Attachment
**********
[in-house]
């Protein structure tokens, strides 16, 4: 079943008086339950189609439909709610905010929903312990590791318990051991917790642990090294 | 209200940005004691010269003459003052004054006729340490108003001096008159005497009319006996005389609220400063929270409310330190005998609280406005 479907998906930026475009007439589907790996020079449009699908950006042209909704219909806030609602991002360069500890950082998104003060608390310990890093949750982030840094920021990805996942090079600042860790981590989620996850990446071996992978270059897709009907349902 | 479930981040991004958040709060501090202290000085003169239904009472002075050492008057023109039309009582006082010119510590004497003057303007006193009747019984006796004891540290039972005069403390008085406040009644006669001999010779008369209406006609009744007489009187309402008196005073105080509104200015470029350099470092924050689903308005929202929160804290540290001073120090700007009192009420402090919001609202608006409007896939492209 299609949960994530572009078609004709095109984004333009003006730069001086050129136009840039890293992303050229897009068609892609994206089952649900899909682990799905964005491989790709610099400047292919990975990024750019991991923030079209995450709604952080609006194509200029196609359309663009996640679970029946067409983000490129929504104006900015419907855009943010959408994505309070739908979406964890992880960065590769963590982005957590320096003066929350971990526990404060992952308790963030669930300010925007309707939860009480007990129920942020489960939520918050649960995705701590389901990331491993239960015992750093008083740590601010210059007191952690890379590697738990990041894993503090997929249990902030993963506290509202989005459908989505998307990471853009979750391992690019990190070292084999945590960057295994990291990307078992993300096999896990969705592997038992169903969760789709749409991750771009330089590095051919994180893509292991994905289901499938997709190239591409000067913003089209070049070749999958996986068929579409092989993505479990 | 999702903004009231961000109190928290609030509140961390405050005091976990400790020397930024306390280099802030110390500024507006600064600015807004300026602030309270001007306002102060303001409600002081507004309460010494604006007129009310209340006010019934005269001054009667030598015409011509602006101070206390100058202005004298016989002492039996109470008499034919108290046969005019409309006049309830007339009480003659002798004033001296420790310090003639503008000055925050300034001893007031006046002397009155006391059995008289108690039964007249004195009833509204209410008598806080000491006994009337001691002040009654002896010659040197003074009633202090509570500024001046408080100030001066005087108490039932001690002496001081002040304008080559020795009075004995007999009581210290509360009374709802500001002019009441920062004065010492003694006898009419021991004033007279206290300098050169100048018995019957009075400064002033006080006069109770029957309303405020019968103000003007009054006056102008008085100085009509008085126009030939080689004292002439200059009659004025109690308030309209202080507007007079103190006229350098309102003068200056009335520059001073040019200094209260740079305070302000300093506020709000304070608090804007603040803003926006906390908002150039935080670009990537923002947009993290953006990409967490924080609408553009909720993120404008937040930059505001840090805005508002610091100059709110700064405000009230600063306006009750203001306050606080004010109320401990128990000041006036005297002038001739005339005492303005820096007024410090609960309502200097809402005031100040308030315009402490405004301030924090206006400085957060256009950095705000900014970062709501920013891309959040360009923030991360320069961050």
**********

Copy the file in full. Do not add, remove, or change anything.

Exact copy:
[in-house]
């Protein structure tokens, strides 16, 4: 079943008086339950189609439909709610905010929903312990590791318990051991917790642990090294 | 209200940005004691010269003459003052004054006729340490108003001096008159005497009319006996005389609220400063929270409310330190005998609280406005 479907998906930026475009007439589907790996020079449009699908950006042209909704219909806030609602991002360069500890950082998104003060608390310990890093949750982030840094920021990805996942090079600042860790981590989620996850990446071996992978270059897709009907349902 | 479930981040991004958040709060501090202290000085003169239904009472002075050492008057023109039309009582006082010119510590004497003057303007006193009747019984006796004891540290039972005069403390008085406040009644006669001999010779008369209406006609009744007489009187309402008196005073105080509104200015470029350099470092924050689903308005929202929160804290540290001073120090700007009192009420402090919001609202608006409007896939492209 299609949960994530572009078609004709095109984004333009003006730069001086050129136009840039890293992303050229897009068609892609994206089952649900899909682990799905964005491989790709610099400047292919990975990024750019991991923030079209995450709604952080609006194509200029196609359309663009996640679970029946067409983000490129929504104006900015419907855009943010959408994505309070739908979406964890992880960065590769963590982005957590320096003066929350971990526990404060992952308790963030669930300010925007309707939860009480007990129920942020489960939520918050649960995705701590389901990331491993239960015992750093008083740590601010210059007191952690890379590697738990990041894993503090997929249990902030993963506290509202989005459908989505998307990471853009979750391992690019990190070292084999945590960057295994990291990307078992993300096999896990969705592997038992169903969760789709749409991750771009330089590095051919994180893509292991994905289901499938997709190239591409000067913003089209070049070749999958996986068929579409092989993505479990 | 999702903004009231961000109190928290609030509140961390405050005091976990400790020397930024306390280099802030110390500024507006600064600015807004300026602030309270001007306002102060303001409600002081507004309460010494604006007129009310209340006010019934005269001054009667030598015409011509602006101070206390100058202005004298016989002492039996109470008499034919108290046969005019409309006049309830007339009480003659002798004033001296420790310090003639503008000055925050300034001893007031006046002397009155006391059995008289108690039964007249004195009833509204209410008598806080000491006994009337001691002040009654002896010659040197003074009633202090509570500024001046408080100030001066005087108490039932001690002496001081002040304008080559020795009075004995007999009581210290509360009374709802500001002019009441920062004065010492003694006898009419021991004033007279206290300098050169100048018995019957009075400064002033006080006069109770029957309303405020019968103000003007009054006056102008008085100085009509008085126009030939080689004292002439200059009659004025109690308030309209202080507007007079103190006229350098309102003068200056009335520059001073040019200094209260740079305070302000300093506020709000304070608090804007603040803003926006906390908002150039935080670009990537923002947009993290953006990409967490924080609408553009909720993120404008937040930059505001840090805005508002610091100059709110700064405000009230600063306006009750203001306050606080004010109320401990128990000041006036005297002038001739005339005492303005820096007024410090609960309502200097809402005031100040308030315009402490405004301030924090206006400085957060256009950095705000900014970062709501920013891309959040360009923030991360320069961050």